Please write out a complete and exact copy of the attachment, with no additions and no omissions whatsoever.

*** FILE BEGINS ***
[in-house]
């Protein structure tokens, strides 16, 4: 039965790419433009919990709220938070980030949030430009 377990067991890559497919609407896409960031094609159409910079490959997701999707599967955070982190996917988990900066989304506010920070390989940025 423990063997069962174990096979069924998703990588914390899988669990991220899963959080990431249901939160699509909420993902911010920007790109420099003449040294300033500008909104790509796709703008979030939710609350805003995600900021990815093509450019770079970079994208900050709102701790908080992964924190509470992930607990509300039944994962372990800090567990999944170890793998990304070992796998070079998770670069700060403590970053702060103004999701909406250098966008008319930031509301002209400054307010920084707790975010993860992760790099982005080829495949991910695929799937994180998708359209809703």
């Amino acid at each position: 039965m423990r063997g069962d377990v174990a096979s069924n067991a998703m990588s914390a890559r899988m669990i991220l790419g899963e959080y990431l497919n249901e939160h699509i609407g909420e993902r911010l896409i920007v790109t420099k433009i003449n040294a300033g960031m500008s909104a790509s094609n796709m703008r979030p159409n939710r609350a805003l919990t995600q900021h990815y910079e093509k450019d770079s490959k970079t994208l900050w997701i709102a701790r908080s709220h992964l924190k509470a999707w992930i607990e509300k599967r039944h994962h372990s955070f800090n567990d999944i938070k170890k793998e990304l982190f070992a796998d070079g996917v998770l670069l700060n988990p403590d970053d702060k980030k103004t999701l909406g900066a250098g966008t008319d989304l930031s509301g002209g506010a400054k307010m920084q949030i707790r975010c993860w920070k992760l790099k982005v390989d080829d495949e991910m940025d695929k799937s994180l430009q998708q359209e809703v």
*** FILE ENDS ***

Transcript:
[in-house]
């Protein structure tokens, strides 16, 4: 039965790419433009919990709220938070980030949030430009 377990067991890559497919609407896409960031094609159409910079490959997701999707599967955070982190996917988990900066989304506010920070390989940025 423990063997069962174990096979069924998703990588914390899988669990991220899963959080990431249901939160699509909420993902911010920007790109420099003449040294300033500008909104790509796709703008979030939710609350805003995600900021990815093509450019770079970079994208900050709102701790908080992964924190509470992930607990509300039944994962372990800090567990999944170890793998990304070992796998070079998770670069700060403590970053702060103004999701909406250098966008008319930031509301002209400054307010920084707790975010993860992760790099982005080829495949991910695929799937994180998708359209809703």
């Amino acid at each position: 039965m423990r063997g069962d377990v174990a096979s069924n067991a998703m990588s914390a890559r899988m669990i991220l790419g899963e959080y990431l497919n249901e939160h699509i609407g909420e993902r911010l896409i920007v790109t420099k433009i003449n040294a300033g960031m500008s909104a790509s094609n796709m703008r979030p159409n939710r609350a805003l919990t995600q900021h990815y910079e093509k450019d770079s490959k970079t994208l900050w997701i709102a701790r908080s709220h992964l924190k509470a999707w992930i607990e509300k599967r039944h994962h372990s955070f800090n567990d999944i938070k170890k793998e990304l982190f070992a796998d070079g996917v998770l670069l700060n988990p403590d970053d702060k980030k103004t999701l909406g900066a250098g966008t008319d989304l930031s509301g002209g506010a400054k307010m920084q949030i707790r975010c993860w920070k992760l790099k982005v390989d080829d495949e991910m940025d695929k799937s994180l430009q998708q359209e809703v």